Defining Deployment Properties
By: Armando Prato
We have now created the project and examined/defined some database options. Now we will see how we can control the behavior of our create and refactor deployments.
Double clicking the Database.sqldeployment file in the Solution Explorer presents the following screen:
This is a very important screen. From here, you can tailor your deployments based on your needs. You can choose to backup any existing database prior to deployment to keep a good copy in case the deployment fails due to some unforseen error. If you don't care about the database contents, you can choose to just re-create the database everytime it's deployed. There are a slew of advanced options that can control deployment behavior such as dropping objects that are in an existing database but aren't part of your database project.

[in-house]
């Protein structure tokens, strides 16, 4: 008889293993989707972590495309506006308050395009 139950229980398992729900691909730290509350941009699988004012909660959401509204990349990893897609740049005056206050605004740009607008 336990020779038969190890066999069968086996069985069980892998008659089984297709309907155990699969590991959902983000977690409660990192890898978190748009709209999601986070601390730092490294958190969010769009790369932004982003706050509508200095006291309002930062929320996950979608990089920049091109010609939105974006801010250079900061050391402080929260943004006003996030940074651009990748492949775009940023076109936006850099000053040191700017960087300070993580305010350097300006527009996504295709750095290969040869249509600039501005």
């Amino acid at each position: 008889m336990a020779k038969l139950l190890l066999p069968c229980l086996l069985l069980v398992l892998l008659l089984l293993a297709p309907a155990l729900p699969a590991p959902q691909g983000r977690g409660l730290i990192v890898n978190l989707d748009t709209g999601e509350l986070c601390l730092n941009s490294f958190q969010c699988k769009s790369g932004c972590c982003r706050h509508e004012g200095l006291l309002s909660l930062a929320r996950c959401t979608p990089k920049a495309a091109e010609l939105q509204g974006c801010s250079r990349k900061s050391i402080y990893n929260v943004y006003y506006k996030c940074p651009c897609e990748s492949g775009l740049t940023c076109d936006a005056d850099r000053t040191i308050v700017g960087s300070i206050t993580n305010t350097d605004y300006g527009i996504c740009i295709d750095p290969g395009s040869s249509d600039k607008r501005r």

Two options I'd like to point out are the drop down for Deployment comparison collation and the option to Deploy database properties.
If you're going to deploy to a SQL Server that has a collation that differs from the collation defined for your project, the default "Use the collation of my project" will deploy the database and it's objects using your defined collation. This is an important point. You could end up with a database whose collation doesn't match the SQL Server instance collation. There's another option in the drop down to use the collation of the server which will cause the deployment to deploy objects using the collation of the target SQL Server.
Recall in the previous slide that I mentioned that when deploying your database that database options defined in your project will override any options set manually after deployment? You can choose to prevent this by choosing to uncheck Deploy database properties. If you choose to do this, a new database will be created using SQL Server defaults. Any non-default options can be accounted for in a post deployment script.
Last Update: 9/10/2011